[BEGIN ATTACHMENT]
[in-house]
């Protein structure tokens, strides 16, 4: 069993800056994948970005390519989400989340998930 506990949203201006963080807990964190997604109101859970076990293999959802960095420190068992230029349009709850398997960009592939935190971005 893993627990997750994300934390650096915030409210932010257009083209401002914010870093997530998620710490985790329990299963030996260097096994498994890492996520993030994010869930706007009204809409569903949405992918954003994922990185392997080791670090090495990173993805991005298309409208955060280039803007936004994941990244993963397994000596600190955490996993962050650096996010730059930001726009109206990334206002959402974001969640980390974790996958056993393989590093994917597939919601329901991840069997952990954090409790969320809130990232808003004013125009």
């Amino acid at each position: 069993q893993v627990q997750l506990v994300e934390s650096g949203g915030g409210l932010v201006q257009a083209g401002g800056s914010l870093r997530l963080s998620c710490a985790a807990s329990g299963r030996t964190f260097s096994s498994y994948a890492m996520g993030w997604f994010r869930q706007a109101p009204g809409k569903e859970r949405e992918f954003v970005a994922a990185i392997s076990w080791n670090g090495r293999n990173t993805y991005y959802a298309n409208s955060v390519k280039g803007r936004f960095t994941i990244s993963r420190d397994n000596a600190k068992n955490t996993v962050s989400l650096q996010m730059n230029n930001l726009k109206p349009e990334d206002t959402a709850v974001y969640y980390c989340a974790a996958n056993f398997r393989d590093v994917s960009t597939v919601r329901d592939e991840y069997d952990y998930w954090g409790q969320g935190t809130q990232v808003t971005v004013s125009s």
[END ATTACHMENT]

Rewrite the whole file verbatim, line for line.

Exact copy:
[in-house]
């Protein structure tokens, strides 16, 4: 069993800056994948970005390519989400989340998930 506990949203201006963080807990964190997604109101859970076990293999959802960095420190068992230029349009709850398997960009592939935190971005 893993627990997750994300934390650096915030409210932010257009083209401002914010870093997530998620710490985790329990299963030996260097096994498994890492996520993030994010869930706007009204809409569903949405992918954003994922990185392997080791670090090495990173993805991005298309409208955060280039803007936004994941990244993963397994000596600190955490996993962050650096996010730059930001726009109206990334206002959402974001969640980390974790996958056993393989590093994917597939919601329901991840069997952990954090409790969320809130990232808003004013125009």
């Amino acid at each position: 069993q893993v627990q997750l506990v994300e934390s650096g949203g915030g409210l932010v201006q257009a083209g401002g800056s914010l870093r997530l963080s998620c710490a985790a807990s329990g299963r030996t964190f260097s096994s498994y994948a890492m996520g993030w997604f994010r869930q706007a109101p009204g809409k569903e859970r949405e992918f954003v970005a994922a990185i392997s076990w080791n670090g090495r293999n990173t993805y991005y959802a298309n409208s955060v390519k280039g803007r936004f960095t994941i990244s993963r420190d397994n000596a600190k068992n955490t996993v962050s989400l650096q996010m730059n230029n930001l726009k109206p349009e990334d206002t959402a709850v974001y969640y980390c989340a974790a996958n056993f398997r393989d590093v994917s960009t597939v919601r329901d592939e991840y069997d952990y998930w954090g409790q969320g935190t809130q990232v808003t971005v004013s125009s």